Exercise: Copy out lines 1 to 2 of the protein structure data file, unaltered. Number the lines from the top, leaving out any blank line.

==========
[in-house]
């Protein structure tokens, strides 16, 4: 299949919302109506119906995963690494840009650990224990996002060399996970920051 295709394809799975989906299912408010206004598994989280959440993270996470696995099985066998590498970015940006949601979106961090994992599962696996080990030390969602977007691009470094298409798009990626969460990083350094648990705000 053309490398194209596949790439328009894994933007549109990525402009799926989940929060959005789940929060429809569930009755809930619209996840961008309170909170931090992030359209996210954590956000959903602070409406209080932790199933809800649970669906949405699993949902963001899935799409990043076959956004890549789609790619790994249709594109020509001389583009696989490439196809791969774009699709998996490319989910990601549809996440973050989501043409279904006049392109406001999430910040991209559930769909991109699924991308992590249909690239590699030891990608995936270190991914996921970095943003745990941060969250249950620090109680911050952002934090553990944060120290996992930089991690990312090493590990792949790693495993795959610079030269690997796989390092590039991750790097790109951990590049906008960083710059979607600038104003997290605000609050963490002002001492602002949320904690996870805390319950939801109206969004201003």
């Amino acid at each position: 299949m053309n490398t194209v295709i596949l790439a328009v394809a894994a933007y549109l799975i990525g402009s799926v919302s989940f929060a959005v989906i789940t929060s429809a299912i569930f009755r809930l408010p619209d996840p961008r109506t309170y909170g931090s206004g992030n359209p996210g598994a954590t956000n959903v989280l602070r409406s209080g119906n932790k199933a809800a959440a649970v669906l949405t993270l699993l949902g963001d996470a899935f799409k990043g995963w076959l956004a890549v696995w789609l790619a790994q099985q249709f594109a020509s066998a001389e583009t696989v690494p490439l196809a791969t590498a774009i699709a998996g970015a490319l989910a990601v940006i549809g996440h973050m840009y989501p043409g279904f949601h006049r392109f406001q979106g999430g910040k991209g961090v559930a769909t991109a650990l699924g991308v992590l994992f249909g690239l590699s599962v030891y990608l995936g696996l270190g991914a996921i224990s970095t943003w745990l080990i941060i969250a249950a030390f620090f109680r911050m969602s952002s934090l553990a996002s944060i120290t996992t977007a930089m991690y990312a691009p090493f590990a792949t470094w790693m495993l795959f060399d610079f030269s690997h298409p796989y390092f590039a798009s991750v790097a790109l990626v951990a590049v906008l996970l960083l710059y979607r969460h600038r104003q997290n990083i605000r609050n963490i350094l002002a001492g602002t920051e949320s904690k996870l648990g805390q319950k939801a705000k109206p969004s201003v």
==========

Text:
[in-house]
């Protein structure tokens, strides 16, 4: 299949919302109506119906995963690494840009650990224990996002060399996970920051 295709394809799975989906299912408010206004598994989280959440993270996470696995099985066998590498970015940006949601979106961090994992599962696996080990030390969602977007691009470094298409798009990626969460990083350094648990705000 053309490398194209596949790439328009894994933007549109990525402009799926989940929060959005789940929060429809569930009755809930619209996840961008309170909170931090992030359209996210954590956000959903602070409406209080932790199933809800649970669906949405699993949902963001899935799409990043076959956004890549789609790619790994249709594109020509001389583009696989490439196809791969774009699709998996490319989910990601549809996440973050989501043409279904006049392109406001999430910040991209559930769909991109699924991308992590249909690239590699030891990608995936270190991914996921970095943003745990941060969250249950620090109680911050952002934090553990944060120290996992930089991690990312090493590990792949790693495993795959610079030269690997796989390092590039991750790097790109951990590049906008960083710059979607600038104003997290605000609050963490002002001492602002949320904690996870805390319950939801109206969004201003």